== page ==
My introduction to BCM was during my senior year of college. I spent my spring break in East Palo Alto volunteering at BCM alongside a group of classmates. I truly had no idea that this one week had anything to do with my future, but by the time I graduated from college I had applied for and accepted a role as a Fellow at BCM. After the Fellowship, I joined BCM’s staff as the Program Manager for Streetworkz, the middle school spiritual program. Within that first year, my students and the beautiful EPA community had convinced me that I had found my new home.
God has done so much in my life through my time at BCM. Some of the things that I now consider my core values and passions began as seeds that were planted and watered at BCM: a commitment to social justice and taking action against systemic racism, education inequality, mass incarceration and harmful immigration policies. While it is overwhelming and heartbreaking to look at our communities and recognize the enormity of the world's brokenness, I’m grateful for the ways God has allowed me to learn how to pursue change. My sheltered, privileged, sanitized faith was forced to transform into a kind of faith that can face the real world and choose to take action in the midst of injustice.
I often have to remind myself that it’s not my job to worry about the results; it’s my job to love my students and trust God with the rest. But every once in a while I am given the gift of seeing results. During a particularly difficult time in her life, one of my students came to me to share her frustrations with some friends at school. Rosie* was upset that her friends were gossiping about her. She vented about the situation for several minutes and then let out a big sigh before saying, “I guess I shouldn’t want bad things for them. I should just let it go instead of getting revenge. Like how we talked about at Streetworkz...you know, forgiveness and being like Jesus.” Quite honestly, I was shocked! I was not expecting that level of self-reflection. I knew Rosie was dealing with a lot, and would not have blamed her for being angry or bitter towards her friends. Instead, I got a glimpse into what God was doing in her heart. And apparently she was actually paying attention at Streetworkz!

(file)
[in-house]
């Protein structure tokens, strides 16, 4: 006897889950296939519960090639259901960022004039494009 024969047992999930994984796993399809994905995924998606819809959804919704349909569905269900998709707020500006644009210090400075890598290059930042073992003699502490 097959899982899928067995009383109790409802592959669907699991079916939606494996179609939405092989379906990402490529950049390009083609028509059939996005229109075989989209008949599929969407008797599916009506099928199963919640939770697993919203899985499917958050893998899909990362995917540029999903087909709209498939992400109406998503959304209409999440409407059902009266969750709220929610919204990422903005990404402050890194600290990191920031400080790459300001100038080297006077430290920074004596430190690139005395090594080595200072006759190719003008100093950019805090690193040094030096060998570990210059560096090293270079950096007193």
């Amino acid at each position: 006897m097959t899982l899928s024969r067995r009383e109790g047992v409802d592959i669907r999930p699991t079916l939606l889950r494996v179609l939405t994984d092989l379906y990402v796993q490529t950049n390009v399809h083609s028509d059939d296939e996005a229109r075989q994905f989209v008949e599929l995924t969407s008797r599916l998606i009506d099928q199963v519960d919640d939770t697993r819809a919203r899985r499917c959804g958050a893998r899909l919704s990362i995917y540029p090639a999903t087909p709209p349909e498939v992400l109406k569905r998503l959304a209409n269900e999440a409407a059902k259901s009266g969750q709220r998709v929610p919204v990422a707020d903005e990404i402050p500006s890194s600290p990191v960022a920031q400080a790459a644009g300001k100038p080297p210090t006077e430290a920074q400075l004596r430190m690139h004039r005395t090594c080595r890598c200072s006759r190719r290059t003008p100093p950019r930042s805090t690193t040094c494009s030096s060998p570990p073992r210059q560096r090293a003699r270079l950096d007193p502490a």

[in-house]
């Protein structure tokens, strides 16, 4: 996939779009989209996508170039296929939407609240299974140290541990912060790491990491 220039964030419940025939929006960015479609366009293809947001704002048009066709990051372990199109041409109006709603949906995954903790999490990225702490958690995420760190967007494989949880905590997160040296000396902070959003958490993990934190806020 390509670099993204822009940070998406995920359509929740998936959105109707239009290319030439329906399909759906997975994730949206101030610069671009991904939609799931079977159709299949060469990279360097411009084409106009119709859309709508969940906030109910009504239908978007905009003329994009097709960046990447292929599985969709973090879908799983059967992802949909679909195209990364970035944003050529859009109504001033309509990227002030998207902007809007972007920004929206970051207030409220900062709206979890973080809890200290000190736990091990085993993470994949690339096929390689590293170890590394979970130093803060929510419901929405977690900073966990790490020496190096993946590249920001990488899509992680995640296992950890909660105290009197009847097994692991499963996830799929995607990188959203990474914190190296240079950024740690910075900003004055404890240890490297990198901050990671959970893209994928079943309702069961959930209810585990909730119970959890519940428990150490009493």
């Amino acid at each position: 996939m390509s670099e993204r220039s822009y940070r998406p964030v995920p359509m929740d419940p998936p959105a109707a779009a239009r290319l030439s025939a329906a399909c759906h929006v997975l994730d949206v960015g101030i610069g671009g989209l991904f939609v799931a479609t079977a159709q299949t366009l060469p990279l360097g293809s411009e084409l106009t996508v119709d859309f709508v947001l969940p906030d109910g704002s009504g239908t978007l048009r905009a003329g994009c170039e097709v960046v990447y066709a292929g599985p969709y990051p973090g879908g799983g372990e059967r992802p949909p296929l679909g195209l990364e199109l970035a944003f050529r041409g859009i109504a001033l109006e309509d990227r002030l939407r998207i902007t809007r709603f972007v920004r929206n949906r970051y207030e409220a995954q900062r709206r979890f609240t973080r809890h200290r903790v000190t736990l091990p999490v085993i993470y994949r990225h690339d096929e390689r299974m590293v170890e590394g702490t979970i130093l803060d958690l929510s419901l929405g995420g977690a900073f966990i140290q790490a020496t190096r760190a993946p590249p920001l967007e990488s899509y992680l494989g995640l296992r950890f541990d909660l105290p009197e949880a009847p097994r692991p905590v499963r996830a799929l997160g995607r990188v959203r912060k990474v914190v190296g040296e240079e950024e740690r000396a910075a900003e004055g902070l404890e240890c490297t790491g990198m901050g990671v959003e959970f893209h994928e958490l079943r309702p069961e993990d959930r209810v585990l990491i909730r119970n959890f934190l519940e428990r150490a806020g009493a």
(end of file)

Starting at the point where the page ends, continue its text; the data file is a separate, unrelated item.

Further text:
I have so many memories with students and staff at BCM. There are the fun events, the exciting moments in students’ lives, the silly games we get to play. But some of my favorite times with students are seemingly mundane ones. Over the years, I’ve spent many hours driving students to and from program or picking them up from school. Those drives were such sweet (and loud!) moments of everyday life and conversation. Students would jump in the car and tell me funny stories about school. I’d listen to them encourage each other in one sentence and teasingly insult one another in the next. Once a group of students said they wanted to buy a car for a homeless man that we passed on the street. And then 30 seconds later they were complaining about how much they hated their teacher. It was like a front row seat to the spectrum of humanity’s capacity for both generosity and selfishness, love and hate. All in the backseat of a minivan.
I think that’s one reason middle schoolers are awesome. As adults I think we often convince ourselves that we’ve matured beyond that awkward phase of insecurity, uncertainty, selfishness and silliness. But my students help me remember that none of us knows what’s going on, and yet we all have enormous capacity to love one another, if we let Jesus show us how.